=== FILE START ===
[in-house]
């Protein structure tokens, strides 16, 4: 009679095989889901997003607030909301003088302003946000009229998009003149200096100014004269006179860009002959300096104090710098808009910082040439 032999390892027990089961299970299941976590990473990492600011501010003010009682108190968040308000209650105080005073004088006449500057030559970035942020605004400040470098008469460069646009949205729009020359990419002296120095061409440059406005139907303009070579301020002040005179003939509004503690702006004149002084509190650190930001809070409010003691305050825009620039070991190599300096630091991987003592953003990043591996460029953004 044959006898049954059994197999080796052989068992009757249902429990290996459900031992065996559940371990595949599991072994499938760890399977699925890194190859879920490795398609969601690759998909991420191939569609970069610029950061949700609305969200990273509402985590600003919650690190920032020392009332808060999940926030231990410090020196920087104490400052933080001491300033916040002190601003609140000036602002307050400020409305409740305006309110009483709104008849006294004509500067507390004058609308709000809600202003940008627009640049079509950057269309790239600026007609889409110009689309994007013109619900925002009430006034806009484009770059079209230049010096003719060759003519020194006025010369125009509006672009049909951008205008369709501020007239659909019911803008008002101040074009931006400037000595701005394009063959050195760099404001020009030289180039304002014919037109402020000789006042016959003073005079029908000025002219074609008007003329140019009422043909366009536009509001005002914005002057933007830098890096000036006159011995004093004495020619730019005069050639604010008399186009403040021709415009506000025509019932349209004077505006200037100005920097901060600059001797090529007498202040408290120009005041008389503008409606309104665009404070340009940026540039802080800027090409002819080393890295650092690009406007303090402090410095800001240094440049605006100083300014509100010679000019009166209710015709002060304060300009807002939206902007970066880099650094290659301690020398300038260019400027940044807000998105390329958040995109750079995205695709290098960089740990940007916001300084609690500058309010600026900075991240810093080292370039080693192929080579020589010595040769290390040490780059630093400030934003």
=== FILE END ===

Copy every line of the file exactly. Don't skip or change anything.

[in-house]
């Protein structure tokens, strides 16, 4: 009679095989889901997003607030909301003088302003946000009229998009003149200096100014004269006179860009002959300096104090710098808009910082040439 032999390892027990089961299970299941976590990473990492600011501010003010009682108190968040308000209650105080005073004088006449500057030559970035942020605004400040470098008469460069646009949205729009020359990419002296120095061409440059406005139907303009070579301020002040005179003939509004503690702006004149002084509190650190930001809070409010003691305050825009620039070991190599300096630091991987003592953003990043591996460029953004 044959006898049954059994197999080796052989068992009757249902429990290996459900031992065996559940371990595949599991072994499938760890399977699925890194190859879920490795398609969601690759998909991420191939569609970069610029950061949700609305969200990273509402985590600003919650690190920032020392009332808060999940926030231990410090020196920087104490400052933080001491300033916040002190601003609140000036602002307050400020409305409740305006309110009483709104008849006294004509500067507390004058609308709000809600202003940008627009640049079509950057269309790239600026007609889409110009689309994007013109619900925002009430006034806009484009770059079209230049010096003719060759003519020194006025010369125009509006672009049909951008205008369709501020007239659909019911803008008002101040074009931006400037000595701005394009063959050195760099404001020009030289180039304002014919037109402020000789006042016959003073005079029908000025002219074609008007003329140019009422043909366009536009509001005002914005002057933007830098890096000036006159011995004093004495020619730019005069050639604010008399186009403040021709415009506000025509019932349209004077505006200037100005920097901060600059001797090529007498202040408290120009005041008389503008409606309104665009404070340009940026540039802080800027090409002819080393890295650092690009406007303090402090410095800001240094440049605006100083300014509100010679000019009166209710015709002060304060300009807002939206902007970066880099650094290659301690020398300038260019400027940044807000998105390329958040995109750079995205695709290098960089740990940007916001300084609690500058309010600026900075991240810093080292370039080693192929080579020589010595040769290390040490780059630093400030934003």